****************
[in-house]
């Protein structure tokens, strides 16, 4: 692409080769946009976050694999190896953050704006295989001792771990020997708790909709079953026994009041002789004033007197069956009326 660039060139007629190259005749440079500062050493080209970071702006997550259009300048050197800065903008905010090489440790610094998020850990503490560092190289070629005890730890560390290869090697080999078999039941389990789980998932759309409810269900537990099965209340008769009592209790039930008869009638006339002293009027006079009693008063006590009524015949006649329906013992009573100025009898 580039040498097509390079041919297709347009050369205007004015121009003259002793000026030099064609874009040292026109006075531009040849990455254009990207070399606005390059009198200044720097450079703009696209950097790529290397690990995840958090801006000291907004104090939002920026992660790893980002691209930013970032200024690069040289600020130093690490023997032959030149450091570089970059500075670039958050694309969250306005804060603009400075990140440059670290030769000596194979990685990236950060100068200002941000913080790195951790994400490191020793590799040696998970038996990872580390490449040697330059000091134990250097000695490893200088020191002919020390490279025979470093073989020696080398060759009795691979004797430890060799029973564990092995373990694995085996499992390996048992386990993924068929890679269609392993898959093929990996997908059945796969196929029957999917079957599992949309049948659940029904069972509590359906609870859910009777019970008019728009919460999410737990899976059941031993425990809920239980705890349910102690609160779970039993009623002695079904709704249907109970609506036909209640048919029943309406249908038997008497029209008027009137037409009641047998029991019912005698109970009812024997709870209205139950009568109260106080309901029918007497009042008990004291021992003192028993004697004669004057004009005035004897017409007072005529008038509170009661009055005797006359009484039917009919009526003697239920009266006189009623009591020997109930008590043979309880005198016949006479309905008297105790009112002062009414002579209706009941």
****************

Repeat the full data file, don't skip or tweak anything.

[in-house]
């Protein structure tokens, strides 16, 4: 692409080769946009976050694999190896953050704006295989001792771990020997708790909709079953026994009041002789004033007197069956009326 660039060139007629190259005749440079500062050493080209970071702006997550259009300048050197800065903008905010090489440790610094998020850990503490560092190289070629005890730890560390290869090697080999078999039941389990789980998932759309409810269900537990099965209340008769009592209790039930008869009638006339002293009027006079009693008063006590009524015949006649329906013992009573100025009898 580039040498097509390079041919297709347009050369205007004015121009003259002793000026030099064609874009040292026109006075531009040849990455254009990207070399606005390059009198200044720097450079703009696209950097790529290397690990995840958090801006000291907004104090939002920026992660790893980002691209930013970032200024690069040289600020130093690490023997032959030149450091570089970059500075670039958050694309969250306005804060603009400075990140440059670290030769000596194979990685990236950060100068200002941000913080790195951790994400490191020793590799040696998970038996990872580390490449040697330059000091134990250097000695490893200088020191002919020390490279025979470093073989020696080398060759009795691979004797430890060799029973564990092995373990694995085996499992390996048992386990993924068929890679269609392993898959093929990996997908059945796969196929029957999917079957599992949309049948659940029904069972509590359906609870859910009777019970008019728009919460999410737990899976059941031993425990809920239980705890349910102690609160779970039993009623002695079904709704249907109970609506036909209640048919029943309406249908038997008497029209008027009137037409009641047998029991019912005698109970009812024997709870209205139950009568109260106080309901029918007497009042008990004291021992003192028993004697004669004057004009005035004897017409007072005529008038509170009661009055005797006359009484039917009919009526003697239920009266006189009623009591020997109930008590043979309880005198016949006479309905008297105790009112002062009414002579209706009941």